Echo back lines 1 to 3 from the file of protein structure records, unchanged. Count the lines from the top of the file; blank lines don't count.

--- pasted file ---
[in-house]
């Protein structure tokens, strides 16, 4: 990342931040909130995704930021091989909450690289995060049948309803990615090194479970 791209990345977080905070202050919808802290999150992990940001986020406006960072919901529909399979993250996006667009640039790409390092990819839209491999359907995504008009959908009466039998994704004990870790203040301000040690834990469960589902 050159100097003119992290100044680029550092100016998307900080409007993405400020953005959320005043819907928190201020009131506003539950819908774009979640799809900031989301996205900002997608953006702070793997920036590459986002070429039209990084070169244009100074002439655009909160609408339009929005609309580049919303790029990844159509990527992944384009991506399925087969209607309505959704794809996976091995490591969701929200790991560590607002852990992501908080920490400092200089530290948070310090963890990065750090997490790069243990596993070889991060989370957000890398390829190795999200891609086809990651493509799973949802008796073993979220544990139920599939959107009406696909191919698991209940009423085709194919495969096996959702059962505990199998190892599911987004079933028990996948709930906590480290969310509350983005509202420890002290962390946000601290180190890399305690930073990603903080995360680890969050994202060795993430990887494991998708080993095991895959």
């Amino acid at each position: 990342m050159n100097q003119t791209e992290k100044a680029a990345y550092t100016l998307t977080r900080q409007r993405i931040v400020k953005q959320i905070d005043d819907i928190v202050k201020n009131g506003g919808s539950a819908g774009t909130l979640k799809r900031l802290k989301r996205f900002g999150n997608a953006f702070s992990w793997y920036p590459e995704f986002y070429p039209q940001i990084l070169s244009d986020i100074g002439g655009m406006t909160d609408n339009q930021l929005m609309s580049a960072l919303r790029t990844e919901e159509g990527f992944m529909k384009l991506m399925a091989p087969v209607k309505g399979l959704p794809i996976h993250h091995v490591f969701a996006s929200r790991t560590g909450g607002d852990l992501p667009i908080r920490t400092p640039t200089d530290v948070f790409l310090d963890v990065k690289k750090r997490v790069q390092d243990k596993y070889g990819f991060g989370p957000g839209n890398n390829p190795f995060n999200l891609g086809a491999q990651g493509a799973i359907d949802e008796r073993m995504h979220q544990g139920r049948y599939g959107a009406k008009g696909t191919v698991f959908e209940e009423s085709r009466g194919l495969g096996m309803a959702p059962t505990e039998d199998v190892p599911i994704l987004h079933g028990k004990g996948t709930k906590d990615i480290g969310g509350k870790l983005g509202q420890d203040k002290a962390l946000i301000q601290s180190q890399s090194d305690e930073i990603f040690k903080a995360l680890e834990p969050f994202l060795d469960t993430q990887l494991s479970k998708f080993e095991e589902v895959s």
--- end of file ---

[in-house]
């Protein structure tokens, strides 16, 4: 990342931040909130995704930021091989909450690289995060049948309803990615090194479970 791209990345977080905070202050919808802290999150992990940001986020406006960072919901529909399979993250996006667009640039790409390092990819839209491999359907995504008009959908009466039998994704004990870790203040301000040690834990469960589902 050159100097003119992290100044680029550092100016998307900080409007993405400020953005959320005043819907928190201020009131506003539950819908774009979640799809900031989301996205900002997608953006702070793997920036590459986002070429039209990084070169244009100074002439655009909160609408339009929005609309580049919303790029990844159509990527992944384009991506399925087969209607309505959704794809996976091995490591969701929200790991560590607002852990992501908080920490400092200089530290948070310090963890990065750090997490790069243990596993070889991060989370957000890398390829190795999200891609086809990651493509799973949802008796073993979220544990139920599939959107009406696909191919698991209940009423085709194919495969096996959702059962505990199998190892599911987004079933028990996948709930906590480290969310509350983005509202420890002290962390946000601290180190890399305690930073990603903080995360680890969050994202060795993430990887494991998708080993095991895959």
């Amino acid at each position: 990342m050159n100097q003119t791209e992290k100044a680029a990345y550092t100016l998307t977080r900080q409007r993405i931040v400020k953005q959320i905070d005043d819907i928190v202050k201020n009131g506003g919808s539950a819908g774009t909130l979640k799809r900031l802290k989301r996205f900002g999150n997608a953006f702070s992990w793997y920036p590459e995704f986002y070429p039209q940001i990084l070169s244009d986020i100074g002439g655009m406006t909160d609408n339009q930021l929005m609309s580049a960072l919303r790029t990844e919901e159509g990527f992944m529909k384009l991506m399925a091989p087969v209607k309505g399979l959704p794809i996976h993250h091995v490591f969701a996006s929200r790991t560590g909450g607002d852990l992501p667009i908080r920490t400092p640039t200089d530290v948070f790409l310090d963890v990065k690289k750090r997490v790069q390092d243990k596993y070889g990819f991060g989370p957000g839209n890398n390829p190795f995060n999200l891609g086809a491999q990651g493509a799973i359907d949802e008796r073993m995504h979220q544990g139920r049948y599939g959107a009406k008009g696909t191919v698991f959908e209940e009423s085709r009466g194919l495969g096996m309803a959702p059962t505990e039998d199998v190892p599911i994704l987004h079933g028990k004990g996948t709930k906590d990615i480290g969310g509350k870790l983005g509202q420890d203040k002290a962390l946000i301000q601290s180190q890399s090194d305690e930073i990603f040690k903080a995360l680890e834990p969050f994202l060795d469960t993430q990887l494991s479970k998708f080993e095991e589902v895959s």